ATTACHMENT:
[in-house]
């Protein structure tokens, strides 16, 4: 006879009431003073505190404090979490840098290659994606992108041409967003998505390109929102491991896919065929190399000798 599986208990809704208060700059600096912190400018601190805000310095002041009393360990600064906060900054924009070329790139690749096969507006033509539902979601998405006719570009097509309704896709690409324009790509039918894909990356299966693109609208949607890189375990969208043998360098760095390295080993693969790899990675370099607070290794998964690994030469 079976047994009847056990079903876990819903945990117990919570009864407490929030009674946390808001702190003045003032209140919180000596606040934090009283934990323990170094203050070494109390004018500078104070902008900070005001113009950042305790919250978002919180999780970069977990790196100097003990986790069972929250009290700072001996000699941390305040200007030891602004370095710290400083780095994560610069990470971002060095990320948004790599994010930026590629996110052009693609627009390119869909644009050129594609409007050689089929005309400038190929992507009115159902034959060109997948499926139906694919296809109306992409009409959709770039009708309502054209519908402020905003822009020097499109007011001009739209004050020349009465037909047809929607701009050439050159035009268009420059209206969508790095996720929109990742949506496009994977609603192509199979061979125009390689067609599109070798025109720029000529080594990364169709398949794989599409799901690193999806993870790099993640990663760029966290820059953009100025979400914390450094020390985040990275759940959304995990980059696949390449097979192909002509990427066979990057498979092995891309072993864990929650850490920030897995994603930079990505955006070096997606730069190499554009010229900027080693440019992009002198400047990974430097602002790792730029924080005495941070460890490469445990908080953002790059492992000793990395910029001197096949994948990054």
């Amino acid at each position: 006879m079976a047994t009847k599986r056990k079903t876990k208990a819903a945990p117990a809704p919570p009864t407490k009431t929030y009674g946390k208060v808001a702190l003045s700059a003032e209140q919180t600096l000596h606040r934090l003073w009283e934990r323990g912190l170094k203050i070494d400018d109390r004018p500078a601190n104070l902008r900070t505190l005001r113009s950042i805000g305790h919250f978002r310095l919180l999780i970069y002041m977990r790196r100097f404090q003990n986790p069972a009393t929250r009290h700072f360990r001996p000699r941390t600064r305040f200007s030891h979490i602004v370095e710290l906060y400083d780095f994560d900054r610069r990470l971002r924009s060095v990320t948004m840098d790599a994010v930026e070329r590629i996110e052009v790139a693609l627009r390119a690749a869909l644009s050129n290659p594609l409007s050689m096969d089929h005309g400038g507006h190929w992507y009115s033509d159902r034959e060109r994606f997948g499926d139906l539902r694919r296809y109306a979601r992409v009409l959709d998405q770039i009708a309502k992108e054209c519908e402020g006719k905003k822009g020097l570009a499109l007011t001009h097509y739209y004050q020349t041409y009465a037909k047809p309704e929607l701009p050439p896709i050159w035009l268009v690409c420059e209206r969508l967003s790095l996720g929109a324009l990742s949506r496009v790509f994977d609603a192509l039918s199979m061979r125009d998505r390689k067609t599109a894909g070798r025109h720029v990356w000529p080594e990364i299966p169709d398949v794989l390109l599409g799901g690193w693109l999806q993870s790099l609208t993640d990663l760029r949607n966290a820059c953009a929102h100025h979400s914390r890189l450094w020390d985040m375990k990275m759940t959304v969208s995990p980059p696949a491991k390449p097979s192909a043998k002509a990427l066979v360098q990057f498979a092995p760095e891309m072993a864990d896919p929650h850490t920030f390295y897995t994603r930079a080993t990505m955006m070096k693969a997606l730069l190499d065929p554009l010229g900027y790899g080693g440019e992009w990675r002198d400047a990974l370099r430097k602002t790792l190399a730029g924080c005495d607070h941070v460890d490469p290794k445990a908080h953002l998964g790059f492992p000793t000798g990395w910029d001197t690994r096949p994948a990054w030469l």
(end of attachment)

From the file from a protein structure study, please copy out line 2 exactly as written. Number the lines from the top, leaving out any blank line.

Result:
């Protein structure tokens, strides 16, 4: 006879009431003073505190404090979490840098290659994606992108041409967003998505390109929102491991896919065929190399000798 599986208990809704208060700059600096912190400018601190805000310095002041009393360990600064906060900054924009070329790139690749096969507006033509539902979601998405006719570009097509309704896709690409324009790509039918894909990356299966693109609208949607890189375990969208043998360098760095390295080993693969790899990675370099607070290794998964690994030469 079976047994009847056990079903876990819903945990117990919570009864407490929030009674946390808001702190003045003032209140919180000596606040934090009283934990323990170094203050070494109390004018500078104070902008900070005001113009950042305790919250978002919180999780970069977990790196100097003990986790069972929250009290700072001996000699941390305040200007030891602004370095710290400083780095994560610069990470971002060095990320948004790599994010930026590629996110052009693609627009390119869909644009050129594609409007050689089929005309400038190929992507009115159902034959060109997948499926139906694919296809109306992409009409959709770039009708309502054209519908402020905003822009020097499109007011001009739209004050020349009465037909047809929607701009050439050159035009268009420059209206969508790095996720929109990742949506496009994977609603192509199979061979125009390689067609599109070798025109720029000529080594990364169709398949794989599409799901690193999806993870790099993640990663760029966290820059953009100025979400914390450094020390985040990275759940959304995990980059696949390449097979192909002509990427066979990057498979092995891309072993864990929650850490920030897995994603930079990505955006070096997606730069190499554009010229900027080693440019992009002198400047990974430097602002790792730029924080005495941070460890490469445990908080953002790059492992000793990395910029001197096949994948990054």